One option would be to grow herbs.
A 4inch pot of thyme, rosemary, sage, etc can be sold for $5+.
Check the price for a tiny spring herbs at your usual superchain supermarket.
So with just 1000sqft you could be looking at 4pots per sqft and $5 per pot for a total of $20,000 in revenue. $5 *4 *1000.
And you could do at least 3 sets of harvest spaced 2 months apart so more like $120,000 assuming you had the market and you didn't need walkway.
you can even buy the potted hers in 4inch pots 1/2 ready for about $2 each. Easily giving you 7 harvest a year at 4,000 plants per harvest at $3 gross profit.
Unlike cut/picked harvest, the potted herbs can last for a few weeks/months if needed or cant be sold
Roasted garlic can also generate similar amount of revenue, but they are more prepared product so the red tape and paperwork might be more. And the marker would be less.
A couple bee hives that you sell raw honey from would also be wonderful.
And if you could somehow get a market (maybe online) to sell composting worms at $20/lbs that would also be good.
I've seen others market to restaurants, particular veggies or something, generally high end, that want organic and particular sizes and quality and such.
Make good money from what they say.
"What would be a reasonable amount of land to start with if I only grew the veggies, berries and fruit? "......... That depends. Where in the world is that land located? What sort of climate? How is the soil fertility? What are the available resources? Where one person could produce an abundance of food on one acre, another person somewhere else could need 20 acres or more to do the same. Where one person may have great soil, great "in place" fertility, plenty of warmth and rain, another person may have none of that. So, it all depends.
By a bit of experience, what do you mean? My own wwoofer feels he has a bit of experience, but honestly, he'd starve if he tried to independently grow all his own food. He only has experience of growing in a good location where everything is already developed. He hasn't seen mass diseases, crop destruction due to insects, nor severe drought yet. Nor has he had to start up his own farm.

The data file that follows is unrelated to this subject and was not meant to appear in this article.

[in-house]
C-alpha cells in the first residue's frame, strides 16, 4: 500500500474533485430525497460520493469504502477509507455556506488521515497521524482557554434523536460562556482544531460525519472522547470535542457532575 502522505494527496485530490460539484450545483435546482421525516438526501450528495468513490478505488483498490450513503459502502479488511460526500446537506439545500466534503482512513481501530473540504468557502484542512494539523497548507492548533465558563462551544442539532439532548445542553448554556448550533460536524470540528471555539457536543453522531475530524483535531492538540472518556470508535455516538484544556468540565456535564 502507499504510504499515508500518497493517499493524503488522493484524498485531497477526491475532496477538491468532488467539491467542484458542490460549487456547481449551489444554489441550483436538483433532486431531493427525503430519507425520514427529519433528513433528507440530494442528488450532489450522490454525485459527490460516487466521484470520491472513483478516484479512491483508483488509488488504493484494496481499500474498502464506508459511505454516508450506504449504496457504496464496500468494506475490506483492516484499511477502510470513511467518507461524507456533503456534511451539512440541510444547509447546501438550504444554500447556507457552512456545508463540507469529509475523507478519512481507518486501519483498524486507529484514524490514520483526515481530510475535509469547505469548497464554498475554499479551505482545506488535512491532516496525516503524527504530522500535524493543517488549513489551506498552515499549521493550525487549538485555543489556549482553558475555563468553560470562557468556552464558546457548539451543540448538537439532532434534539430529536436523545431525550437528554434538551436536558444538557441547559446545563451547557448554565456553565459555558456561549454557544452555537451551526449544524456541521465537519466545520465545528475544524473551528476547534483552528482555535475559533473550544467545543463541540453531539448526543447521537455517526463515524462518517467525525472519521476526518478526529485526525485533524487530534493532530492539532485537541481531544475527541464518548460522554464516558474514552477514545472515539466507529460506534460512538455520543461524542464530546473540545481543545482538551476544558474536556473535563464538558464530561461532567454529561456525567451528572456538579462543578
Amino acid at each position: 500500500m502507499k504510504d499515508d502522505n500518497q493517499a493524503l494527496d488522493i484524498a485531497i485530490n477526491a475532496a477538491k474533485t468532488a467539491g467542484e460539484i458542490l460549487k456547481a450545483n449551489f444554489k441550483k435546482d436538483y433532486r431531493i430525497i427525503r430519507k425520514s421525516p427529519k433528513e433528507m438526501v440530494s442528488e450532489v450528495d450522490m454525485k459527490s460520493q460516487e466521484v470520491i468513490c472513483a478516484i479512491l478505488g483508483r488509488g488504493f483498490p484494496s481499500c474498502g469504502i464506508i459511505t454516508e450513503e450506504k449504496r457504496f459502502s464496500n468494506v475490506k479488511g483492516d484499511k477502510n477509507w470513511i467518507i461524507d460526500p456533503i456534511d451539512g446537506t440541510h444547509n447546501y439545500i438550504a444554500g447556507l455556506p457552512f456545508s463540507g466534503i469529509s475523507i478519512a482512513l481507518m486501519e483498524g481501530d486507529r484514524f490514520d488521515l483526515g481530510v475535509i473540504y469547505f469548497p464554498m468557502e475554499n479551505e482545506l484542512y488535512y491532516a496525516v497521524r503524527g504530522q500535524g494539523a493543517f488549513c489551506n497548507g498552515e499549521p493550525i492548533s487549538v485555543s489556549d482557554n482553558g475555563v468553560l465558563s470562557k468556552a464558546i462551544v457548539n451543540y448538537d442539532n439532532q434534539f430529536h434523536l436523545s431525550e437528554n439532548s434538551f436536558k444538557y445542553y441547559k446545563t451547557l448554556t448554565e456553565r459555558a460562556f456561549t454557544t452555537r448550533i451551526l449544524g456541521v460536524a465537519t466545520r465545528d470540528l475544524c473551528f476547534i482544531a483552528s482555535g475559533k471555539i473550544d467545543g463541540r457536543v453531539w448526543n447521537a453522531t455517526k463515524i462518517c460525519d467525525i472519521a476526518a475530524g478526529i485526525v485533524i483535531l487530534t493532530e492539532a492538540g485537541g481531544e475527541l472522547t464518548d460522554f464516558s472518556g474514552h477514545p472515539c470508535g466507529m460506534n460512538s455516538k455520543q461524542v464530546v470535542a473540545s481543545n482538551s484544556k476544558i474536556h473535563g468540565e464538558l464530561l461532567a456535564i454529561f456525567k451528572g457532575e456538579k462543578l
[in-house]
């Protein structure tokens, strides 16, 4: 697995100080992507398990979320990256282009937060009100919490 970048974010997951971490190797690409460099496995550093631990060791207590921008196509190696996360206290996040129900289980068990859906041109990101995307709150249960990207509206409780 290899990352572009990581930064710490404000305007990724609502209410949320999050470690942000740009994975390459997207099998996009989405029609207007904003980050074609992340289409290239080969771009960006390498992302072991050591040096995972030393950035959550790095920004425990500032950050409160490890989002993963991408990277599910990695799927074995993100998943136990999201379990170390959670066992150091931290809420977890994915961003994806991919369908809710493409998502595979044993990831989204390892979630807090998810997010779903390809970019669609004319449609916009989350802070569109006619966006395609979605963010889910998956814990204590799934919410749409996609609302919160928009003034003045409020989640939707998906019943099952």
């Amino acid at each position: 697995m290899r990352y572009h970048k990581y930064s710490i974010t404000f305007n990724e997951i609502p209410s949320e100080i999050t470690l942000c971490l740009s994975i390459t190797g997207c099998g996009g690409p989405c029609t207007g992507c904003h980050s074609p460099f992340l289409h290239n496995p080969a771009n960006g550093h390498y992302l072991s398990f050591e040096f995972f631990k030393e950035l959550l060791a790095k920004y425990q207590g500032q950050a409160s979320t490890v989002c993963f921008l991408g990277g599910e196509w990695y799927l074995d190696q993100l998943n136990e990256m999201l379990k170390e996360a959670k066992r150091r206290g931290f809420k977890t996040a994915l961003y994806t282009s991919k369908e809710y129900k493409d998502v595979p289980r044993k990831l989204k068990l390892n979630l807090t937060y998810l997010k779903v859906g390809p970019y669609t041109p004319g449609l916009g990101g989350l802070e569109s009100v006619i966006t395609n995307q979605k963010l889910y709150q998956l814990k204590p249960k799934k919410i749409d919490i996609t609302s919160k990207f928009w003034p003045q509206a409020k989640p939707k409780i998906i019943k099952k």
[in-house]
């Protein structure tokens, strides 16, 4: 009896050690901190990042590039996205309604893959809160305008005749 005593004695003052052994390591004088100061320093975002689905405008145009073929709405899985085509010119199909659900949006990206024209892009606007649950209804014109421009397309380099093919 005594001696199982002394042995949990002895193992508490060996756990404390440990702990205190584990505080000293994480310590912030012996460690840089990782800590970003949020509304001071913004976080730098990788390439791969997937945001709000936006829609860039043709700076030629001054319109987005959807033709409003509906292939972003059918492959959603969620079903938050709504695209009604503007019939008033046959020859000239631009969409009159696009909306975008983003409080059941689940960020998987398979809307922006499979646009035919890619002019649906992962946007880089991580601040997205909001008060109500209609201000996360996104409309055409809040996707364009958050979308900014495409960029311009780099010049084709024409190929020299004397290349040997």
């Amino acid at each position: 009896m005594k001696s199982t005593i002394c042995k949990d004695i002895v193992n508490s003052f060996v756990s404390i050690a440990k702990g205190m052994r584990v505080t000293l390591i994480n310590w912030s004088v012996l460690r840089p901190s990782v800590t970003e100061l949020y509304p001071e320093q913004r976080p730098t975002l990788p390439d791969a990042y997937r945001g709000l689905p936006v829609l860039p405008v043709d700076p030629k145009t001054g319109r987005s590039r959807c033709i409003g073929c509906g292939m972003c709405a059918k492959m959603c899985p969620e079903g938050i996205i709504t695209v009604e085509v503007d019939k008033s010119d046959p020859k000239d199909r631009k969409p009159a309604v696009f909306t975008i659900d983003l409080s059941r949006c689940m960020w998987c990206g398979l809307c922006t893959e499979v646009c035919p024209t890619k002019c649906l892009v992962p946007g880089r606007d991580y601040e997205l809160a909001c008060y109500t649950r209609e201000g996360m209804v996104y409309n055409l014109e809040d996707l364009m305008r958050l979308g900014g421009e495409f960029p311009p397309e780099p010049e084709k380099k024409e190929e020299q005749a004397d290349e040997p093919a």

I'm not trying to discourage you, but on the contrary, I'm trying to encourage you to be realistic so that you may succeed. That said.....having no land and no money will make things more challenging. In my area, no land isn't a major obstacle as long as you have transportation. I've helped a few young people get introduced to landowners who are willing to allow others to temporarily use their land. One family has been very, very successful farming small plots here and there. After a few years they have already saved enough money to have a down payment on their own 20 acres. Another couple are also farming multiple little pieces of land and are doing quite well.
The lack on money will be more challenging. It means that you may be spending a lot more time working than if you had some cash to buy things like a truckload of manure or compost, water for irrigation, piping or hoses, etc. Having to make do without a pick up truck, without small equipment, will take time away from actually working your crops. Lack of money also means that buying enough seeds may be difficult. And buying fruit trees may need budgeting.
Starting out with nothing can be done, but it takes a willingness to work long and hard, be resourceful, and live a simplistic lifestyle. Many a person in my area started out living in a tent or garden shed for one or several years while struggling to get started. They often started out with a small bit of land, made improvements, sold it and bought something better. I know several small farmers who bought & sold several pieces of land before finally getting their current farms. Those that were determined and disciplined generally succeeded.
If this is something you really want to do, I would suggest that you read and learn as much as possible. Then start out small, gradually getting bigger as you gain experience. It an be an exciting and grand experience!
It's never too late to start! I retired to homestead on the slopes of Mauna Loa, an active volcano. I relate snippets of my endeavor on my blog : www.kaufarmer.blogspot.com
You've had several thoughtful and respectful replies to your post so far.
As for me, I need to know more about You before I can offer advice on how You can have a successful farm/business. I understand the "no land" part of your query but I don't understand the "no money" and "bit if experience" parts.
Please provide specifics about yourself and your goals, so that I and others can address your situation.
Perhaps cut an agreement with a nearby landowner where you assume responsibility for a section of land, let’s say an acre, and agree to keep it clear and improve the soil while developing a market garden. Perhaps a modest rental fee and a sharing of any eventual profits or produce. I know a young couple who rented a couple of acres near me (land has the same soil type as mine, a silty/sandy loam) and they managed to grow a brand and a thriving CSA operation. This allowed them to purchase their own farm farther away that they transitioned their CSA members to and continue their success.
posted 5 months ago
I agree with James. You don't need to own land to be farmer.
There is bound to be someone in your area that has land that is a burden to them. Find that person and make a deal and "prove up" on their property. It will be an opportunity to start a farm business and to see if you really have the "fire in the belly" to be a farmer.
Better get started - spring is well underway in the Carolinas.